Abstract: Telling Time in the Eternal City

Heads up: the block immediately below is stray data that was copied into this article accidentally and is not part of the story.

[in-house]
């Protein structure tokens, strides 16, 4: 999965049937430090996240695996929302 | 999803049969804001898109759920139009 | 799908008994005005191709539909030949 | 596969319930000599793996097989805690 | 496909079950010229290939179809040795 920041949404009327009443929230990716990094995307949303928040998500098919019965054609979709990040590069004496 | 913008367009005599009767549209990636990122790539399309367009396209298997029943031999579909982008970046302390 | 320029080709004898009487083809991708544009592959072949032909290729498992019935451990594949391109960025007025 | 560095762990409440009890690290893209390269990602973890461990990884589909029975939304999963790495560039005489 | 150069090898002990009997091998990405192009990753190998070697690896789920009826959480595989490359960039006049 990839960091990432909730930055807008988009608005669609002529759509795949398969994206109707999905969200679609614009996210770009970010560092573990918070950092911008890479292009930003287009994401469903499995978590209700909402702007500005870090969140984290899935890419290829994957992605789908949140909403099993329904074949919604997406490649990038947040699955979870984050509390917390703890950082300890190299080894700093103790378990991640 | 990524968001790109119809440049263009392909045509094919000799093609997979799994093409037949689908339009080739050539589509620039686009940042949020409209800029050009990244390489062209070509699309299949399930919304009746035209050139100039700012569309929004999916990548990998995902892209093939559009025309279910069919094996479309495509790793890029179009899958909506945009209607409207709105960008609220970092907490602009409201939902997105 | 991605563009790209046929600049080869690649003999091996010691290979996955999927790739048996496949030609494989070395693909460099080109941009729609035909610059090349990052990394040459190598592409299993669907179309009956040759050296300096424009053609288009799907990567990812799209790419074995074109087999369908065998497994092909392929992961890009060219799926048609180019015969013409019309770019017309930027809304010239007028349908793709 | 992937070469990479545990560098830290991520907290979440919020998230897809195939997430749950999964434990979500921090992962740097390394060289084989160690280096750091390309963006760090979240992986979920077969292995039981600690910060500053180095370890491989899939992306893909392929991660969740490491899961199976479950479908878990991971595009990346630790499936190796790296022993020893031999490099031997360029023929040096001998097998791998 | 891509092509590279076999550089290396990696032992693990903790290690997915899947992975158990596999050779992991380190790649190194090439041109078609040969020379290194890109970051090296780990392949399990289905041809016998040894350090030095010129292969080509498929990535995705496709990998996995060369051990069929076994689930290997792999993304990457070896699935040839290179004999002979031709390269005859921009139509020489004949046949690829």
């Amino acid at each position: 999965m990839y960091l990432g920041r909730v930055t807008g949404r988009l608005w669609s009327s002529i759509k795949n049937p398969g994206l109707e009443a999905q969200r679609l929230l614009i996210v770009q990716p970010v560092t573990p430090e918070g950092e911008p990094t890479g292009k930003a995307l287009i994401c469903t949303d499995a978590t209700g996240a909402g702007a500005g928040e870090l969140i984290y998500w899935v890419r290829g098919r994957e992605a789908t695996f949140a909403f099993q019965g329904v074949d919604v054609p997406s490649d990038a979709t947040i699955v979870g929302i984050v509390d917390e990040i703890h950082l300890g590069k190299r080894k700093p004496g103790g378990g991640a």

Conceptions of time can illuminate peculiar characteristics of a culture. In this lecture, I first explore the Roman calendar, both in its familiar Julian form (as introduced by Julius Caesar in 46-45 BCE) and in its stranger pre-Julian form. Surviving calendrical monuments – principally the Fasti Antiates Maiores (a pre-Julian calendar from Antium in Latium) and the Fasti Praenestini (a Julian calendar from Praeneste, also in Latium) – are the main sources for this investigation. Having explored the shape, mechanics, and purpose of these annual calendars, which presented time as cycle of recurring days and months, I turn to the consular lists (primarily the Fasti Capitolini, in Rome, which Augustus set up in the Roman Forum), which were used to chart the passage of years. These listgs displayed time as a linear march of magistrates. They were exhibited in close proximity to the monthly calendars, and appear to have been consulted in tandem with them, but in a way that most people may find surprising. Finally, I look at how time was conceptualized by Romans in another, unusual fashion: the monumentalizing of particular historical moments that were written into the very fabric of the city. The Roman conception of time was commensurate with their understanding of their own history.